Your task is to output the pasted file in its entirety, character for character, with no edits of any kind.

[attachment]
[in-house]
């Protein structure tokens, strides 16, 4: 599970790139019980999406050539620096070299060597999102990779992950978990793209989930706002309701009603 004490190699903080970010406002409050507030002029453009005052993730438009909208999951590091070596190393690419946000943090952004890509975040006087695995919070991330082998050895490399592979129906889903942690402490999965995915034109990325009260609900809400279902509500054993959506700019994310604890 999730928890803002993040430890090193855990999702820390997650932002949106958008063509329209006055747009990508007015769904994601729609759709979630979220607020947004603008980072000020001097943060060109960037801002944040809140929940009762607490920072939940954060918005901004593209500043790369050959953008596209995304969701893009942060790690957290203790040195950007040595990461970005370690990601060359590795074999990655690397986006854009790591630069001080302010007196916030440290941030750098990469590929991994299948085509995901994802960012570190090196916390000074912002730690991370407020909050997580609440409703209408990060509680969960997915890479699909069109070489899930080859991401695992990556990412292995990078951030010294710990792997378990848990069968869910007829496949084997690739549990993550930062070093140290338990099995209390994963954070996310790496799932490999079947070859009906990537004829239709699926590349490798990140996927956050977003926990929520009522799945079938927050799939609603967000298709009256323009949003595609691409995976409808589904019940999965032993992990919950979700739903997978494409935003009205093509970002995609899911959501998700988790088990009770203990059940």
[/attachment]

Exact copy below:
[in-house]
């Protein structure tokens, strides 16, 4: 599970790139019980999406050539620096070299060597999102990779992950978990793209989930706002309701009603 004490190699903080970010406002409050507030002029453009005052993730438009909208999951590091070596190393690419946000943090952004890509975040006087695995919070991330082998050895490399592979129906889903942690402490999965995915034109990325009260609900809400279902509500054993959506700019994310604890 999730928890803002993040430890090193855990999702820390997650932002949106958008063509329209006055747009990508007015769904994601729609759709979630979220607020947004603008980072000020001097943060060109960037801002944040809140929940009762607490920072939940954060918005901004593209500043790369050959953008596209995304969701893009942060790690957290203790040195950007040595990461970005370690990601060359590795074999990655690397986006854009790591630069001080302010007196916030440290941030750098990469590929991994299948085509995901994802960012570190090196916390000074912002730690991370407020909050997580609440409703209408990060509680969960997915890479699909069109070489899930080859991401695992990556990412292995990078951030010294710990792997378990848990069968869910007829496949084997690739549990993550930062070093140290338990099995209390994963954070996310790496799932490999079947070859009906990537004829239709699926590349490798990140996927956050977003926990929520009522799945079938927050799939609603967000298709009256323009949003595609691409995976409808589904019940999965032993992990919950979700739903997978494409935003009205093509970002995609899911959501998700988790088990009770203990059940």